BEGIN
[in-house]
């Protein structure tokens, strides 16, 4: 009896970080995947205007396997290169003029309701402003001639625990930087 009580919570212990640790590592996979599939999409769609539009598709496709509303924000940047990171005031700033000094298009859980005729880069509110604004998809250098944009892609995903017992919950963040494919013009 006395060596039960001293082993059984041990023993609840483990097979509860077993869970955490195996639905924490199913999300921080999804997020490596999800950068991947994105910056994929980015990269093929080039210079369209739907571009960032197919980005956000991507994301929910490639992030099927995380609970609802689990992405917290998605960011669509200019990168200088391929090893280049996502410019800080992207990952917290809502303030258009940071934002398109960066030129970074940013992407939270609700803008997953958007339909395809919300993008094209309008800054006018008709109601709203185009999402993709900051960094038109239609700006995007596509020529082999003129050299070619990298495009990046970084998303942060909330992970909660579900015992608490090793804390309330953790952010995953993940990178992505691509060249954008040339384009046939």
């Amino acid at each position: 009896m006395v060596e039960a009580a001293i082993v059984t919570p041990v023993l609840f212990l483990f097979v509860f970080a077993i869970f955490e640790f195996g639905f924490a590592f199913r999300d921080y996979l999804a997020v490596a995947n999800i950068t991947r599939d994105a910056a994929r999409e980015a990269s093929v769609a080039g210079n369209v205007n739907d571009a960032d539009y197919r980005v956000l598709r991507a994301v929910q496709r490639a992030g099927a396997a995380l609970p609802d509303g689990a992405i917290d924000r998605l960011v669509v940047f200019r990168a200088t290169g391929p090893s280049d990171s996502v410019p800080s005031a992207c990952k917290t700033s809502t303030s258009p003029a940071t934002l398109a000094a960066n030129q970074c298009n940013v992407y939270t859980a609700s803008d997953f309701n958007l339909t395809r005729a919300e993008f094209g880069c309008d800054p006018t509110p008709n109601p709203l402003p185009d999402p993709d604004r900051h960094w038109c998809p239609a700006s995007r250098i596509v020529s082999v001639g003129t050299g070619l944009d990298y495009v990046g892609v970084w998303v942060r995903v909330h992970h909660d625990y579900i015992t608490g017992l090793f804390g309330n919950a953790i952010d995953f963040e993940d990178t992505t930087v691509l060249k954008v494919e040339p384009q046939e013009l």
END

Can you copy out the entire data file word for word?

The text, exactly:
[in-house]
């Protein structure tokens, strides 16, 4: 009896970080995947205007396997290169003029309701402003001639625990930087 009580919570212990640790590592996979599939999409769609539009598709496709509303924000940047990171005031700033000094298009859980005729880069509110604004998809250098944009892609995903017992919950963040494919013009 006395060596039960001293082993059984041990023993609840483990097979509860077993869970955490195996639905924490199913999300921080999804997020490596999800950068991947994105910056994929980015990269093929080039210079369209739907571009960032197919980005956000991507994301929910490639992030099927995380609970609802689990992405917290998605960011669509200019990168200088391929090893280049996502410019800080992207990952917290809502303030258009940071934002398109960066030129970074940013992407939270609700803008997953958007339909395809919300993008094209309008800054006018008709109601709203185009999402993709900051960094038109239609700006995007596509020529082999003129050299070619990298495009990046970084998303942060909330992970909660579900015992608490090793804390309330953790952010995953993940990178992505691509060249954008040339384009046939």
């Amino acid at each position: 009896m006395v060596e039960a009580a001293i082993v059984t919570p041990v023993l609840f212990l483990f097979v509860f970080a077993i869970f955490e640790f195996g639905f924490a590592f199913r999300d921080y996979l999804a997020v490596a995947n999800i950068t991947r599939d994105a910056a994929r999409e980015a990269s093929v769609a080039g210079n369209v205007n739907d571009a960032d539009y197919r980005v956000l598709r991507a994301v929910q496709r490639a992030g099927a396997a995380l609970p609802d509303g689990a992405i917290d924000r998605l960011v669509v940047f200019r990168a200088t290169g391929p090893s280049d990171s996502v410019p800080s005031a992207c990952k917290t700033s809502t303030s258009p003029a940071t934002l398109a000094a960066n030129q970074c298009n940013v992407y939270t859980a609700s803008d997953f309701n958007l339909t395809r005729a919300e993008f094209g880069c309008d800054p006018t509110p008709n109601p709203l402003p185009d999402p993709d604004r900051h960094w038109c998809p239609a700006s995007r250098i596509v020529s082999v001639g003129t050299g070619l944009d990298y495009v990046g892609v970084w998303v942060r995903v909330h992970h909660d625990y579900i015992t608490g017992l090793f804390g309330n919950a953790i952010d995953f963040e993940d990178t992505t930087v691509l060249k954008v494919e040339p384009q046939e013009l």